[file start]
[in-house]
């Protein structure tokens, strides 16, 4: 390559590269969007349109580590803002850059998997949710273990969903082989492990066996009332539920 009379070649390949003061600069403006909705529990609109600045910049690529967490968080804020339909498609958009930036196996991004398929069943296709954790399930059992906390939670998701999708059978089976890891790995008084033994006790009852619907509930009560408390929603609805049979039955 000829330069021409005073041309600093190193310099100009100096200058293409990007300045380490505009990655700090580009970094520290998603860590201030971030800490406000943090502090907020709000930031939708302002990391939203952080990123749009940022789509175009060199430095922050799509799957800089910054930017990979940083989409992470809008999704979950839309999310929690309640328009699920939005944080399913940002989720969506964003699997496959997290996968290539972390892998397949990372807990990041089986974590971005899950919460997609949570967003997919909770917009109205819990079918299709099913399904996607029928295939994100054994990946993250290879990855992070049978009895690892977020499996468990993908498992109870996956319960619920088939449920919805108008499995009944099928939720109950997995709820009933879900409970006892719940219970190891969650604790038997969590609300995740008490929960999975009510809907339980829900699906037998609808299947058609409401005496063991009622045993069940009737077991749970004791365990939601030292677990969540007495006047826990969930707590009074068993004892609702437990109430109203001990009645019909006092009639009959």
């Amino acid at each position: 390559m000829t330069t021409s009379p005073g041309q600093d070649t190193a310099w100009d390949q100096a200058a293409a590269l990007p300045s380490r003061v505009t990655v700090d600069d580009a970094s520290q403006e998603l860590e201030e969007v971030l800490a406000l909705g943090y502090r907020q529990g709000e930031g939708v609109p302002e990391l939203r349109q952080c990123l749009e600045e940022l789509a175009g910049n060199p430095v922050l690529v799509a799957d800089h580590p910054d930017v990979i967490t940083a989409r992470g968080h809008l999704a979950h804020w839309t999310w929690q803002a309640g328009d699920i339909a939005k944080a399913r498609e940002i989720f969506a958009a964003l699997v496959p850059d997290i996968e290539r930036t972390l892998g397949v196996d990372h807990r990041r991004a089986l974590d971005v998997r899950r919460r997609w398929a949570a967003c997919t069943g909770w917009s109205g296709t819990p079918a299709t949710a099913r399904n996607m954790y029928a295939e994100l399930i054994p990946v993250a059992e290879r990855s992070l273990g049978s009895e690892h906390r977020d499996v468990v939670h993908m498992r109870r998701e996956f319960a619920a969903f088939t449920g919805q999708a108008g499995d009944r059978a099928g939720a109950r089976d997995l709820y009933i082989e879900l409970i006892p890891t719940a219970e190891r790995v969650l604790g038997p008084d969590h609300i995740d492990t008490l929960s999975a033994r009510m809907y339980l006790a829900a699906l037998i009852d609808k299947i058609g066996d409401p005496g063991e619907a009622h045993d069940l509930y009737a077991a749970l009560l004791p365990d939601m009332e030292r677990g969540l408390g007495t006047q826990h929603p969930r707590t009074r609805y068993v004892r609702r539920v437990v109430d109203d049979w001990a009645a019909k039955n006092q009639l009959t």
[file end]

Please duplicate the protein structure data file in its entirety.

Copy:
[in-house]
């Protein structure tokens, strides 16, 4: 390559590269969007349109580590803002850059998997949710273990969903082989492990066996009332539920 009379070649390949003061600069403006909705529990609109600045910049690529967490968080804020339909498609958009930036196996991004398929069943296709954790399930059992906390939670998701999708059978089976890891790995008084033994006790009852619907509930009560408390929603609805049979039955 000829330069021409005073041309600093190193310099100009100096200058293409990007300045380490505009990655700090580009970094520290998603860590201030971030800490406000943090502090907020709000930031939708302002990391939203952080990123749009940022789509175009060199430095922050799509799957800089910054930017990979940083989409992470809008999704979950839309999310929690309640328009699920939005944080399913940002989720969506964003699997496959997290996968290539972390892998397949990372807990990041089986974590971005899950919460997609949570967003997919909770917009109205819990079918299709099913399904996607029928295939994100054994990946993250290879990855992070049978009895690892977020499996468990993908498992109870996956319960619920088939449920919805108008499995009944099928939720109950997995709820009933879900409970006892719940219970190891969650604790038997969590609300995740008490929960999975009510809907339980829900699906037998609808299947058609409401005496063991009622045993069940009737077991749970004791365990939601030292677990969540007495006047826990969930707590009074068993004892609702437990109430109203001990009645019909006092009639009959």
């Amino acid at each position: 390559m000829t330069t021409s009379p005073g041309q600093d070649t190193a310099w100009d390949q100096a200058a293409a590269l990007p300045s380490r003061v505009t990655v700090d600069d580009a970094s520290q403006e998603l860590e201030e969007v971030l800490a406000l909705g943090y502090r907020q529990g709000e930031g939708v609109p302002e990391l939203r349109q952080c990123l749009e600045e940022l789509a175009g910049n060199p430095v922050l690529v799509a799957d800089h580590p910054d930017v990979i967490t940083a989409r992470g968080h809008l999704a979950h804020w839309t999310w929690q803002a309640g328009d699920i339909a939005k944080a399913r498609e940002i989720f969506a958009a964003l699997v496959p850059d997290i996968e290539r930036t972390l892998g397949v196996d990372h807990r990041r991004a089986l974590d971005v998997r899950r919460r997609w398929a949570a967003c997919t069943g909770w917009s109205g296709t819990p079918a299709t949710a099913r399904n996607m954790y029928a295939e994100l399930i054994p990946v993250a059992e290879r990855s992070l273990g049978s009895e690892h906390r977020d499996v468990v939670h993908m498992r109870r998701e996956f319960a619920a969903f088939t449920g919805q999708a108008g499995d009944r059978a099928g939720a109950r089976d997995l709820y009933i082989e879900l409970i006892p890891t719940a219970e190891r790995v969650l604790g038997p008084d969590h609300i995740d492990t008490l929960s999975a033994r009510m809907y339980l006790a829900a699906l037998i009852d609808k299947i058609g066996d409401p005496g063991e619907a009622h045993d069940l509930y009737a077991a749970l009560l004791p365990d939601m009332e030292r677990g969540l408390g007495t006047q826990h929603p969930r707590t009074r609805y068993v004892r609702r539920v437990v109430d109203d049979w001990a009645a019909k039955n006092q009639l009959t």